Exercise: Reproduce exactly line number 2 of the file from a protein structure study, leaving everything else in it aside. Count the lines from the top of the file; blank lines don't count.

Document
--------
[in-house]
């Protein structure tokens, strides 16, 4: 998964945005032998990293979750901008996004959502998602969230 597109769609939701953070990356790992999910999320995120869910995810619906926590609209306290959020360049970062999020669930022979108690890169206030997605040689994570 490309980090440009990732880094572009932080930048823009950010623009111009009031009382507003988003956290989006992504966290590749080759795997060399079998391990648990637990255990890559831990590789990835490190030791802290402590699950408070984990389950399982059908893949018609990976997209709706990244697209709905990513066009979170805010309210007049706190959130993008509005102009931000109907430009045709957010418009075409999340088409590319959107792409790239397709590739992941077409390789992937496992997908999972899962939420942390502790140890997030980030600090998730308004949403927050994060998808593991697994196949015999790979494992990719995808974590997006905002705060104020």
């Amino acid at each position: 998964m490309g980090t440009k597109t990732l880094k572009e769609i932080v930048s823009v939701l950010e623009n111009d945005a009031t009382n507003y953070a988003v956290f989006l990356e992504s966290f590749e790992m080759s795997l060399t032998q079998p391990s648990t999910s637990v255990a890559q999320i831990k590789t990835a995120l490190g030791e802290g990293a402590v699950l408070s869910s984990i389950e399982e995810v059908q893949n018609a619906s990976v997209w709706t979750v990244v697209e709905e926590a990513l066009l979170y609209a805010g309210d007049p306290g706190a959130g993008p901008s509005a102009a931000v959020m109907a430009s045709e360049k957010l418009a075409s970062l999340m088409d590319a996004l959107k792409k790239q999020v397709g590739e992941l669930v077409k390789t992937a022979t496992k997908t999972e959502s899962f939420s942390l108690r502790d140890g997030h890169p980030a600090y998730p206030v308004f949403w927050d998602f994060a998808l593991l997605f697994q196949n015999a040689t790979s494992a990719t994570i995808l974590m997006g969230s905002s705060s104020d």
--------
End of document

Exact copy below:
């Protein structure tokens, strides 16, 4: 998964945005032998990293979750901008996004959502998602969230 597109769609939701953070990356790992999910999320995120869910995810619906926590609209306290959020360049970062999020669930022979108690890169206030997605040689994570 490309980090440009990732880094572009932080930048823009950010623009111009009031009382507003988003956290989006992504966290590749080759795997060399079998391990648990637990255990890559831990590789990835490190030791802290402590699950408070984990389950399982059908893949018609990976997209709706990244697209709905990513066009979170805010309210007049706190959130993008509005102009931000109907430009045709957010418009075409999340088409590319959107792409790239397709590739992941077409390789992937496992997908999972899962939420942390502790140890997030980030600090998730308004949403927050994060998808593991697994196949015999790979494992990719995808974590997006905002705060104020």